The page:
As I had expected, out in front of the Civic Center in the plaza, it was a chaotic, noisy madhouse. Pelagian street preachers (the "Pervert Patrol" from Tulsa) with their bullhorns preaching a bunch of not particularly persuasive hate-filled screeds, Black Israelites bellowing at the top of their lungs, hundreds of Roman Catholics praying responsive prayers (mostly to Mary) (who else, right?) with their own amps and holding idols and large pictures of Mary, mainline Protestant groups singing milquetoast "worship" songs, some other Roman Catholics playing bagpipes, people blowing shofars...



Notice how the "My" is capitalised. This is supposedly Mary speaking, and she gets the divinised reference to a nomina sacra, as it were. And where is Jesus in the photo? Nowhere. Tell me this isn't idolatry so that I may have a good laugh.



Anyway, as I expected, virtually nobody actually attending the Black Mass hung around outside and talked to anyone. Like last time, all the paying attendees slunk in the side to enter and skulked out the side to exit.

Really, in a vacuum this event was not a big deal. According to press who observed the Black Mass on the inside, about 40 people attended. Seriously, who cares? The only reason this attracted so much media attention is because the Satanists played the Media Whore game and the local Roman Catholic archdiocese played their willing dance partner. Thus the Roman Catholics' efforts entirely backfired in my opinion. They were mad about this event.

But, happily, it attracted such a large crowd that some servants of the Lord Jesus were able to take advantage to outreach to them.

I prepared a tract centering around the Roman Mass. I was thinking I'd probably do some street preaching too. 

When we arrived, though, it was chaotic. The noise and clamor was astonishing. And then just as the Roman prayers were reaching their climax, a rainbow appeared in the sky. Not particularly surprising, since the sun was at a convenient angle for such and it had rained on us a little when we were a mile from the Civic Center. But many of the RCs took it for a sign from heaven. Probably the most interesting moment of the evening was when, right after I had turned to find what everyone was staring at and then spotted the rainbow, this lady materialised at my side and gushed about how we're winning and God is on our side and we have nothing to fear and isn't it awesome? I had no idea what to say and so just kinda smiled and nodded like a doofus. I belatedly offered her a tract and she smiled and shook her head as she walked away and I was just standing there like what just happened? What a weird environment!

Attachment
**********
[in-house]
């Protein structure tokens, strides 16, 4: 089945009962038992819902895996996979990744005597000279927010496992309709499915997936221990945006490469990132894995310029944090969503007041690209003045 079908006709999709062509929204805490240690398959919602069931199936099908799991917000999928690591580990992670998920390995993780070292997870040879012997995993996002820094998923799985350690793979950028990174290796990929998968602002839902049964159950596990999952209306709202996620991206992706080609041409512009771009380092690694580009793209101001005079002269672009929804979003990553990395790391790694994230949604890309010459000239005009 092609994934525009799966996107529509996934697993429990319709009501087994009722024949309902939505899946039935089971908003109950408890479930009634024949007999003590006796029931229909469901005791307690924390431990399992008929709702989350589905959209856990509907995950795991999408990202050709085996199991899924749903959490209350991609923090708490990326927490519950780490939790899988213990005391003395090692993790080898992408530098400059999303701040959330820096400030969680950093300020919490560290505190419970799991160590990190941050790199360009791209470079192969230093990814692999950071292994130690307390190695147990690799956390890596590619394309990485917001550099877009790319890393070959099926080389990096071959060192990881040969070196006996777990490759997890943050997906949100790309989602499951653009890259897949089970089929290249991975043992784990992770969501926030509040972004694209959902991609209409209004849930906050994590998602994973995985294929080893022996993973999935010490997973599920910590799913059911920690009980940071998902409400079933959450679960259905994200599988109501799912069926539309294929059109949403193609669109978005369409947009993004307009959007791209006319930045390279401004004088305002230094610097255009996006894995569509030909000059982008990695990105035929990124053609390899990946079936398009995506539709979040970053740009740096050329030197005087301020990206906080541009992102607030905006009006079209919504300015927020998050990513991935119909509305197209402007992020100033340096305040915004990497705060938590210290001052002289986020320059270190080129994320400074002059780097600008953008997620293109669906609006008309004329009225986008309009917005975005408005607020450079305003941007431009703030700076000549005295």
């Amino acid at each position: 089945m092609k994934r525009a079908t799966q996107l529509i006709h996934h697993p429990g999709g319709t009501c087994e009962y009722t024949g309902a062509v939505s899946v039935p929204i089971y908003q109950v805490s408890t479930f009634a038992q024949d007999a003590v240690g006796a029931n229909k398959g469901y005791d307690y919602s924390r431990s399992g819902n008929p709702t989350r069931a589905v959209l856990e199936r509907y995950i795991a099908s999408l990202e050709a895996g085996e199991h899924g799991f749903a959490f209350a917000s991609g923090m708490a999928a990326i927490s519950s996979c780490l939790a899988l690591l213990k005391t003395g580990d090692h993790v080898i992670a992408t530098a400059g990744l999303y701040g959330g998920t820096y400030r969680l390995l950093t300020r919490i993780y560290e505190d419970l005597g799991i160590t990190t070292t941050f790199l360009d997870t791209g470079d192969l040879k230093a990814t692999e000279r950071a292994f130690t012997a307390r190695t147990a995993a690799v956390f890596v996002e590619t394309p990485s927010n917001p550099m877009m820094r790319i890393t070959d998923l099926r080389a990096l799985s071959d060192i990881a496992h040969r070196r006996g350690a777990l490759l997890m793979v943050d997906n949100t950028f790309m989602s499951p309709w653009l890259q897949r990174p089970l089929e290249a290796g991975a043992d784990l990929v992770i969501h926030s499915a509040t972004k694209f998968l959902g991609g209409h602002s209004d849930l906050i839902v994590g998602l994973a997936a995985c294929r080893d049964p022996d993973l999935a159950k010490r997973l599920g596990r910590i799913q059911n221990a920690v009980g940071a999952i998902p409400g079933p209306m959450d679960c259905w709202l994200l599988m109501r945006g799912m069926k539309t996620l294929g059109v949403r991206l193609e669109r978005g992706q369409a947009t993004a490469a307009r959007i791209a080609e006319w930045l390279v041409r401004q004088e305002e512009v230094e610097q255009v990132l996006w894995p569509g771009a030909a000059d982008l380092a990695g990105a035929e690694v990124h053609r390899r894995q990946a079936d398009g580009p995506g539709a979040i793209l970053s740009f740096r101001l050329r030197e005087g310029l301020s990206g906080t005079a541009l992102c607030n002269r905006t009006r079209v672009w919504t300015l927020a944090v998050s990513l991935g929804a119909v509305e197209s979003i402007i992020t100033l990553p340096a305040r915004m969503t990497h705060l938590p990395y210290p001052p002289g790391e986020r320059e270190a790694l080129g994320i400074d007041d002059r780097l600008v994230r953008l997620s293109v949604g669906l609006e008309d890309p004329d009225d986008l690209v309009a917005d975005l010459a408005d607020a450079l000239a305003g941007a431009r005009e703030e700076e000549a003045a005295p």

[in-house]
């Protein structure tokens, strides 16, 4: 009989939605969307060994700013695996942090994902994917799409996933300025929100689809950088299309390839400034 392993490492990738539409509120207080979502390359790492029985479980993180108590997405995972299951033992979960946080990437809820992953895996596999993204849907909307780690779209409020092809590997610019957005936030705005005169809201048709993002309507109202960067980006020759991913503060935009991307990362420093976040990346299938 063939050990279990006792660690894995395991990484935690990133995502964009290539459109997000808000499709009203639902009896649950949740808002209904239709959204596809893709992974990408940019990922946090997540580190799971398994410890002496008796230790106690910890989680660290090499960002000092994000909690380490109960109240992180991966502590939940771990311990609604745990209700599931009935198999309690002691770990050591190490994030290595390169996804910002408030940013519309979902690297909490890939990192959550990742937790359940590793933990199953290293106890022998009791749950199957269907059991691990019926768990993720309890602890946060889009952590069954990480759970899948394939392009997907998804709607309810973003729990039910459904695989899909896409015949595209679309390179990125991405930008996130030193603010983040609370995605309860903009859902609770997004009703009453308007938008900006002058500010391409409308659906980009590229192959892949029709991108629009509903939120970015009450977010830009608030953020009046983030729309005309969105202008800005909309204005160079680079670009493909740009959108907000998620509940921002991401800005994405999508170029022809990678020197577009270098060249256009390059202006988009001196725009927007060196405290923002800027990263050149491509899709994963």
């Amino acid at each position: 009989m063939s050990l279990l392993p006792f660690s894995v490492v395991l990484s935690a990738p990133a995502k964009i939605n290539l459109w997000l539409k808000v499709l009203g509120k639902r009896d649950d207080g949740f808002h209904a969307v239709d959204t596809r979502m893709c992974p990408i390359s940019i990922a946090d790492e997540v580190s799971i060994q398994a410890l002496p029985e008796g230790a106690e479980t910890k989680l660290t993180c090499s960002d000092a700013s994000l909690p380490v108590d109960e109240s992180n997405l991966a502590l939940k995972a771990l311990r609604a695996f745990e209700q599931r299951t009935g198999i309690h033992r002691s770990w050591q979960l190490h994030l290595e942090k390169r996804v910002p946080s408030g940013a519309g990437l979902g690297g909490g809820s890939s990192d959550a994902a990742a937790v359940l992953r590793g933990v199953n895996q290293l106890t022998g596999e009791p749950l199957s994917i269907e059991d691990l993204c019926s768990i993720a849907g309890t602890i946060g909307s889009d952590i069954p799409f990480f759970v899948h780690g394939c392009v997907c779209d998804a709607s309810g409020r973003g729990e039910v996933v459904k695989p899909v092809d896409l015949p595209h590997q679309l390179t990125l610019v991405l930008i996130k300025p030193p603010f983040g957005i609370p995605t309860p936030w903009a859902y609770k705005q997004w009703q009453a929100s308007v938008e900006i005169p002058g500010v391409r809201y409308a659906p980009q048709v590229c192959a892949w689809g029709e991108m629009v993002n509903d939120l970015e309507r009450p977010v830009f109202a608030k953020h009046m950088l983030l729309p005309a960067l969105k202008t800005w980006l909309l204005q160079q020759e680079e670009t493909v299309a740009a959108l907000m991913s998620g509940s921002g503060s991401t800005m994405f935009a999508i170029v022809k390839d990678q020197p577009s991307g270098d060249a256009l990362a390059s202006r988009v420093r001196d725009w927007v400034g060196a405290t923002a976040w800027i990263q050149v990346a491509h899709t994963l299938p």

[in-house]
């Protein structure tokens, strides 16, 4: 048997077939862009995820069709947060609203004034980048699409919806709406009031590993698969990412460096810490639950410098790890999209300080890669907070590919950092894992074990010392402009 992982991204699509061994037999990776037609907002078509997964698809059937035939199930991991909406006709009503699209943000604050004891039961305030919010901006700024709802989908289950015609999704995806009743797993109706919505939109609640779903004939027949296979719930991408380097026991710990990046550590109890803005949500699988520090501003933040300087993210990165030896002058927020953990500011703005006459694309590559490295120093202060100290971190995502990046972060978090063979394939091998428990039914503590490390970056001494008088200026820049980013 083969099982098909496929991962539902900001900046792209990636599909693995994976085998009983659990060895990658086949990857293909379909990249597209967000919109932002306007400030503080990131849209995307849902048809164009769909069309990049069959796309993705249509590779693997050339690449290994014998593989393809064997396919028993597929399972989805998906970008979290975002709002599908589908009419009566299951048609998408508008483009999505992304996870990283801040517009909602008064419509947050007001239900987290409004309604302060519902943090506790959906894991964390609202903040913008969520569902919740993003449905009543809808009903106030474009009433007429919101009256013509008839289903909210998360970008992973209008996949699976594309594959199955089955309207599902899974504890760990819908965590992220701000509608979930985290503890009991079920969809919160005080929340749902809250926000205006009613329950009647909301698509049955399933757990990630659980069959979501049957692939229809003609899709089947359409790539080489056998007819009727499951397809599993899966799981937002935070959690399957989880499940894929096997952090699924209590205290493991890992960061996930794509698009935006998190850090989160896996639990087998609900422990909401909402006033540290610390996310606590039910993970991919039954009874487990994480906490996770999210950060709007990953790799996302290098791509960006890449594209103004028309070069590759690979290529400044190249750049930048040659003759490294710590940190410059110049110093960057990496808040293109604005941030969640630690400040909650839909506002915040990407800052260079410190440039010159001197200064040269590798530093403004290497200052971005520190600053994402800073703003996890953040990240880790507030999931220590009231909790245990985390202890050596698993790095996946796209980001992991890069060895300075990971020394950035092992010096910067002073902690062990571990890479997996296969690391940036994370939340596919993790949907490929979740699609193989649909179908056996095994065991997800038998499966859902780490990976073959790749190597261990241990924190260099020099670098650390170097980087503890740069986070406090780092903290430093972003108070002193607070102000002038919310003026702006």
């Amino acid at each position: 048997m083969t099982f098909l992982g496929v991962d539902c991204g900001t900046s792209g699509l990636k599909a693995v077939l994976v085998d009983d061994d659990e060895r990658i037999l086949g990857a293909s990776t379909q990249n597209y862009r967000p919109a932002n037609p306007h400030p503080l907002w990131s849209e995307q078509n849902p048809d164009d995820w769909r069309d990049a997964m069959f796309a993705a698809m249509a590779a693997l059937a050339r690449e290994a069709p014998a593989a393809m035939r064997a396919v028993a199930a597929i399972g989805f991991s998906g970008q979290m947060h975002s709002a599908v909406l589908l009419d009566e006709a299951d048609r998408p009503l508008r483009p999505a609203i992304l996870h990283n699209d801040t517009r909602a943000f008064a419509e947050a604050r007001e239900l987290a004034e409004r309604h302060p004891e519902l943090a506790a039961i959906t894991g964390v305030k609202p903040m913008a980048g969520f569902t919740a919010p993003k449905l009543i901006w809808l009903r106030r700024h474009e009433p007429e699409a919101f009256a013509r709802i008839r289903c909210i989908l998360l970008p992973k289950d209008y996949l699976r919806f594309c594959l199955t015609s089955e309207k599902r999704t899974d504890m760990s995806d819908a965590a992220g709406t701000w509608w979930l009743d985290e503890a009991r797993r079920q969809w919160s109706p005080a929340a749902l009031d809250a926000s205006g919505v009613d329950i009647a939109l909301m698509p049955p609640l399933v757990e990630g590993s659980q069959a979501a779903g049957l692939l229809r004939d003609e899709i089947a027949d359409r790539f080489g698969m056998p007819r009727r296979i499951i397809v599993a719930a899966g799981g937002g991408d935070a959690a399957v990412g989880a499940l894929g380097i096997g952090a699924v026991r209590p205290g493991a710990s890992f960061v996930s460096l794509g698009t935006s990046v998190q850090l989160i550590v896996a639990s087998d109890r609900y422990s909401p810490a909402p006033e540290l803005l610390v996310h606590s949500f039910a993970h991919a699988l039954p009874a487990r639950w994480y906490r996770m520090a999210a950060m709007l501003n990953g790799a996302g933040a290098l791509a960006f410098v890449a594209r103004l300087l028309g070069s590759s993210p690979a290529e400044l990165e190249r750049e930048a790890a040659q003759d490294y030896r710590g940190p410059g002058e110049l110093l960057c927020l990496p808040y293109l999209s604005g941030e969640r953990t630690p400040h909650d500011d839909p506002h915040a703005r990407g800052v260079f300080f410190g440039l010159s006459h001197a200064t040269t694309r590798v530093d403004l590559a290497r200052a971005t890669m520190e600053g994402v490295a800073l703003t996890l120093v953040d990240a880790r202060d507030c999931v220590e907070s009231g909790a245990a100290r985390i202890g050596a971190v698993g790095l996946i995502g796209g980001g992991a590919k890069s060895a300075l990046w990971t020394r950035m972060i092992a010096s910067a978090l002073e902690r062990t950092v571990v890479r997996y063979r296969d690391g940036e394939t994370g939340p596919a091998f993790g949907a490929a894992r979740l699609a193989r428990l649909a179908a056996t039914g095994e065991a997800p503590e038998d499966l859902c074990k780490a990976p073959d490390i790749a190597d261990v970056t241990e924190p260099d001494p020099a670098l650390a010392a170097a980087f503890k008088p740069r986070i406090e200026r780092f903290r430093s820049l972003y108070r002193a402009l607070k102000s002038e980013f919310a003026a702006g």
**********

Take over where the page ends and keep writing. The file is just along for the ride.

The attitude of many of the RCs was best summed up in: "why are you talking to us when the real enemy is inside?" At which point I tried to remind them that they're the ones who are members of the religion that anathematised the gospel and perverts the Lord's Table.


My friend gave out a lot of the aforementioned tracts about the Mass; I had less success with that. I had some good conversations. I rebuked the Pelagian street preachers, who then rebuked me for wasting time rebuking them when there were hundreds of lost people just over yonder. I told one of them (this guy) I can do both and this is worthwhile, and he rudely told me to get on with it, like a schoolboy double-dog-daring me to preach, to show him how it's done.
There's only so much childishness a man can take before you just don't know what to say anymore. It's like it's hard to talk intelligently, like the dumb creeps into your own brain by osmosis.
But I figured I'd rather not waste the opportunity or let my 'yes' be 'no', so I fired up my brand new amp and preached about the Mass for a while at that point. The Pelagian guy had a camera on me pretty much the whole time as if to intimidate me or prove a point. The preach went well, and when I was done he came over, almost apologetic, and said "hey that was good stuff, solid preaching."
I wasn't sure I wanted his affirmation, but I smiled and said thanks before turning to talk to some Romanists who wanted to comment.



Aaaaaannnndddd also my camera malfunctioned and didn't record any audio. Disappointing, as there were numerous interesting incidents.

But at least I praise God that the Gospel went out to many. I am left dumbfounded at how few Christians were there to witness of the Gospel, in a place where hundreds of people are gathered in a place in order to publicly discuss a spiritual matter. Where are you, church of God?